When it comes to dieting reducing your calories through reducing portion sizes, or omitting a snack or meal (to create an energy deficit; the only way fat loss will occur!) is an easy way to achieve this.
Yet there will be something to consider during your dieting periods. Hunger!
Along with emotional eating and boredom, hunger is another test you will encounter on your health drive.
Not only is it one of the most powerful diet disruptors but it is also the most misunderstood.
The concept of stress eating and boredom eating are very straight forward. Stress levels are high, we eat something (usually fun food) and it temporarily makes us feel better. And boredom eating fills a void / gives us something to do during periods of downtime. Simple.
But hunger is a different animal. Our body brings about feelings of hunger (due to elevated levels of a hormone Ghrelin).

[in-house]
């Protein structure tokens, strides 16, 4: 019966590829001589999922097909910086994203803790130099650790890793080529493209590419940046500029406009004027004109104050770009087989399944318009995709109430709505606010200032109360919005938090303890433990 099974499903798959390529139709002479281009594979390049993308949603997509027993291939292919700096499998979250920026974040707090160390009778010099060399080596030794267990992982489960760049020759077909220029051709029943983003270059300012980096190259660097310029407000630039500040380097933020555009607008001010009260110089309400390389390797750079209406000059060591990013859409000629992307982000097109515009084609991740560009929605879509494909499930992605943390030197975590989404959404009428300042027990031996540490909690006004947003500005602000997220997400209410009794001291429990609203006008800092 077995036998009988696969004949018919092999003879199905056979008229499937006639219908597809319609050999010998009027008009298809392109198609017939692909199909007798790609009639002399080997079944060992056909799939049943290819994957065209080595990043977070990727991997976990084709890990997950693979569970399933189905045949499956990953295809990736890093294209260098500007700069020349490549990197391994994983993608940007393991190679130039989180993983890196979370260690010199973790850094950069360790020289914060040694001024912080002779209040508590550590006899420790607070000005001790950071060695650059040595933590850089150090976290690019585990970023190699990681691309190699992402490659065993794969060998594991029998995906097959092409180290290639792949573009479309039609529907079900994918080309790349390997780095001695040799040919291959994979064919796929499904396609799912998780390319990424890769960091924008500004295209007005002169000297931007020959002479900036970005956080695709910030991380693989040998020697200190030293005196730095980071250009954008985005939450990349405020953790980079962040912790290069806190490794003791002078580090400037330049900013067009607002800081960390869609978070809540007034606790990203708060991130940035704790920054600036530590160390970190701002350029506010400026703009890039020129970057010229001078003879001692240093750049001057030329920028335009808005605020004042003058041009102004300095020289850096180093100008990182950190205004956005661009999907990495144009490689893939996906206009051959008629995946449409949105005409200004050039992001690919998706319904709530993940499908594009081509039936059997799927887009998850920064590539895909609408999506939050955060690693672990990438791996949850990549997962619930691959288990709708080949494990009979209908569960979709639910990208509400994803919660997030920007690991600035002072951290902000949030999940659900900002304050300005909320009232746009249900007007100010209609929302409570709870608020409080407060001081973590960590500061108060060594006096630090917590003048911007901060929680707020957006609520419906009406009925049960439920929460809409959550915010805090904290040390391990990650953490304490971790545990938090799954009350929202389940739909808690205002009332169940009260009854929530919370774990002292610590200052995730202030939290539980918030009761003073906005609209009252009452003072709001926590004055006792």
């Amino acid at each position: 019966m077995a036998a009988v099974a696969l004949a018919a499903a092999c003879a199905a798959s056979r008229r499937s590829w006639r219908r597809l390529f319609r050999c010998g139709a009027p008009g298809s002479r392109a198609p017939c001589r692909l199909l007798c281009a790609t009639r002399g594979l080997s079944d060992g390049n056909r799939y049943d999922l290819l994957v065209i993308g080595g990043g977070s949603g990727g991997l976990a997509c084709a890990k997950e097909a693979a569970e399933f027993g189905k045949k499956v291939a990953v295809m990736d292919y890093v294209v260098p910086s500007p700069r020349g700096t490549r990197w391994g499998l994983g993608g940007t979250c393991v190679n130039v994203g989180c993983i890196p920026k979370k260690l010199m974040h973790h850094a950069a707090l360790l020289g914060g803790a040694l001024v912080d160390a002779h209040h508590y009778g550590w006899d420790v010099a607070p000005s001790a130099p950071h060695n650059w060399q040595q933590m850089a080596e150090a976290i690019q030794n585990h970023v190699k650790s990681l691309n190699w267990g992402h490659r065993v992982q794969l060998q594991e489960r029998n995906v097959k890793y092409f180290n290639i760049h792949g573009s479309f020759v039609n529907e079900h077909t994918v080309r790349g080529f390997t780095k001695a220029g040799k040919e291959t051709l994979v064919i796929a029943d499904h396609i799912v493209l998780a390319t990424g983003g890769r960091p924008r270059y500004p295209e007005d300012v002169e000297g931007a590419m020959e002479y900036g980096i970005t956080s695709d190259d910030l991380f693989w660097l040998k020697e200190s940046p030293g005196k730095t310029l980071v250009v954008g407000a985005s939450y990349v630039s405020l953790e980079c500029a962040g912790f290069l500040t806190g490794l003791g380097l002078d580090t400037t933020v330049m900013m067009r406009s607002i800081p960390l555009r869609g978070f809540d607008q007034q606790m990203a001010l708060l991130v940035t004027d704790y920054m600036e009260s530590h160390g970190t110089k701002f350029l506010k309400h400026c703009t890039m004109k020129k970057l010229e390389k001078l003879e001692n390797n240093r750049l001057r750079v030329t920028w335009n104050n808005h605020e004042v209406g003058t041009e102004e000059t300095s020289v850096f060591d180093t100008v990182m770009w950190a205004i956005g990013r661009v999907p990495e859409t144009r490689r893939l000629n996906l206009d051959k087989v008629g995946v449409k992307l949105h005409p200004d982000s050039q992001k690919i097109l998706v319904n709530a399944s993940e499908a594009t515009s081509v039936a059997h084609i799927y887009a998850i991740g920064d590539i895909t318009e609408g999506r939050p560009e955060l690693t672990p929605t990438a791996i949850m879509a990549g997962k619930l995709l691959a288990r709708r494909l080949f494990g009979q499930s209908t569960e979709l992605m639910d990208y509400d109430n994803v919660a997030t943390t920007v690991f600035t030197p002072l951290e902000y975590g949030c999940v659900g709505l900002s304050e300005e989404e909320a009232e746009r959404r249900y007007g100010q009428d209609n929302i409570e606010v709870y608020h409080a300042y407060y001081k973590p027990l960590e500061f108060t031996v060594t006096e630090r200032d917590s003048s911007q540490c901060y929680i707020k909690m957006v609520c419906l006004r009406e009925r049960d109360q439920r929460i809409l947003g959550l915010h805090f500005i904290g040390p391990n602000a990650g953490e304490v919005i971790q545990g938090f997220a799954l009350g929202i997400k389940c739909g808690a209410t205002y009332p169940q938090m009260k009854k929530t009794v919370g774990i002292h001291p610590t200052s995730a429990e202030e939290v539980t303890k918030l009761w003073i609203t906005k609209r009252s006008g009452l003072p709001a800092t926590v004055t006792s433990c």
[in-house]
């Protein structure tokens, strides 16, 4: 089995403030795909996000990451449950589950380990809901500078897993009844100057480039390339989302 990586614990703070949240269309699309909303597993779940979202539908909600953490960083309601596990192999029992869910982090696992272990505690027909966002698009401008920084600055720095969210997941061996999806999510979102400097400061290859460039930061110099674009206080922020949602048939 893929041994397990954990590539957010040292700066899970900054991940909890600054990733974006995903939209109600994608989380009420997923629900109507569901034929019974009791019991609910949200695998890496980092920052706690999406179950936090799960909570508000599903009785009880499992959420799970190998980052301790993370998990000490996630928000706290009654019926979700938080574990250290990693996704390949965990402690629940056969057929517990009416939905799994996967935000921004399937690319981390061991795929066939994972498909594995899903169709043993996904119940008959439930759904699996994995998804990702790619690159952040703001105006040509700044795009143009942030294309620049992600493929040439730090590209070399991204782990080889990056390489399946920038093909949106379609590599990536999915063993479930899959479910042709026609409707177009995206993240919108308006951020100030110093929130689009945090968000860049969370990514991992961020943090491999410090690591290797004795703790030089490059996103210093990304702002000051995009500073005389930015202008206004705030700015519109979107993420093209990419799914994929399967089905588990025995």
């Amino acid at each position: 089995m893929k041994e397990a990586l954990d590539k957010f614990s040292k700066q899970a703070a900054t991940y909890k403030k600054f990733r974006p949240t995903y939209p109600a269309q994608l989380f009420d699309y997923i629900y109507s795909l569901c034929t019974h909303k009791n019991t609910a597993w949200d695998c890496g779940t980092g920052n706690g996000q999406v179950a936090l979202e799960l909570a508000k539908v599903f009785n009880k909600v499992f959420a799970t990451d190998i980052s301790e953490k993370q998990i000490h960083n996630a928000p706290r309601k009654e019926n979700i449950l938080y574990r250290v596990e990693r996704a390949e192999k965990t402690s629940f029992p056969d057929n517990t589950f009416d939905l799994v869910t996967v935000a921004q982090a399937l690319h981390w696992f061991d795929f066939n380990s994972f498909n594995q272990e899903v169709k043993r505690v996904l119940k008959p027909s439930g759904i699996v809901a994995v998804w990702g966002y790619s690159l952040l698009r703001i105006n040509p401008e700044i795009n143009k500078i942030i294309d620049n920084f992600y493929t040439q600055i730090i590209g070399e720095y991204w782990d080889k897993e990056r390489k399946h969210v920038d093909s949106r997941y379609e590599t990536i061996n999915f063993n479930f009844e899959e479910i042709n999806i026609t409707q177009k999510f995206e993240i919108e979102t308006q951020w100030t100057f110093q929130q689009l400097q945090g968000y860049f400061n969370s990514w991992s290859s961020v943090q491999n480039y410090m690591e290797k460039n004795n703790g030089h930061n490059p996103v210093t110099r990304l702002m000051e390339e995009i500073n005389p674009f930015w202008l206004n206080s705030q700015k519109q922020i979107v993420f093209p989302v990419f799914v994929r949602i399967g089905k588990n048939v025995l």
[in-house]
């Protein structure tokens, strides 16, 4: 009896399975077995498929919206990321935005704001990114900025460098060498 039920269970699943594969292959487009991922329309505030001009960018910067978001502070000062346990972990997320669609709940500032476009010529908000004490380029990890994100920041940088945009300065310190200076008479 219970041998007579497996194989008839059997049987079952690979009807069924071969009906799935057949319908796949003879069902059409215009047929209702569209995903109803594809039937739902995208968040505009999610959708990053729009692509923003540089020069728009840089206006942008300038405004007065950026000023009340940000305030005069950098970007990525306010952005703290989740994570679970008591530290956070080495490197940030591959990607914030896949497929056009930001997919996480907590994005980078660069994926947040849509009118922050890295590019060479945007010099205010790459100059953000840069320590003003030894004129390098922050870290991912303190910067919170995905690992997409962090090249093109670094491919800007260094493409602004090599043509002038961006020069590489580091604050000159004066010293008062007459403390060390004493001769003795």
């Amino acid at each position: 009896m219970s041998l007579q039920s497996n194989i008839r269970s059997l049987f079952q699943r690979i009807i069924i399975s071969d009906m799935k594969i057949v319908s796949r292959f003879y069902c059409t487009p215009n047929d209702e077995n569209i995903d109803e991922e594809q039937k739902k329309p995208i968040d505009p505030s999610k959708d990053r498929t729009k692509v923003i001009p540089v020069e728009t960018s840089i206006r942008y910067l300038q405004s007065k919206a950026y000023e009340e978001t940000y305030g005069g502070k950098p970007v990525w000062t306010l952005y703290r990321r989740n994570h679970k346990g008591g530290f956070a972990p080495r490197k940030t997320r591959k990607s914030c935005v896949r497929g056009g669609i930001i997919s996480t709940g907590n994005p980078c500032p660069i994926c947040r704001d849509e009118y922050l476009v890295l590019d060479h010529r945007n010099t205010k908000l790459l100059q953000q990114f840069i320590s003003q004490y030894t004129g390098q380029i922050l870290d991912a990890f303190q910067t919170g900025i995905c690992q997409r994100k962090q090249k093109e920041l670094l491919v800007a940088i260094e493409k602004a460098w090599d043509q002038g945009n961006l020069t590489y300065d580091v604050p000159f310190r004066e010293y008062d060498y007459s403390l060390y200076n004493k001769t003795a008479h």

The common misconception is that as we go longer and longer without food our hunger levels increase.
So it makes sense to ‘flatten the curve’ by eating something. The hunger sensation is notable so we look to remedy this by eating something asap. This urgency sees us bypass mindfulness over what we choose to supress this pang! Making it hard to keep to our targets for our diet.
But, what actually happens (and this is prudent to recall during periods of hunger) is that our hunger levels come in waves.
You have condition these waves to peak and trough with your eating habits overs time. So you will feel hungry at the time you usually have a meal/snack.
So if you are cutting out a meal or snack to reduce your calories. Know that during the time where you would have had this meal/snack you will feel hungry. This is the peak/crest of the wave.
It’s your job to ride the wave, embrace the sensation, accept it and surf the hunger wave. The wave will die down/pass.
Dieting is much like surfing, you have to appreciate the waves if you want to be good at it.
If you would like to know how to reduce the intensity of these hunger wave check out my blog. How optimising ‘protein density’ can help you maintain muscle and stay full whilst dieting.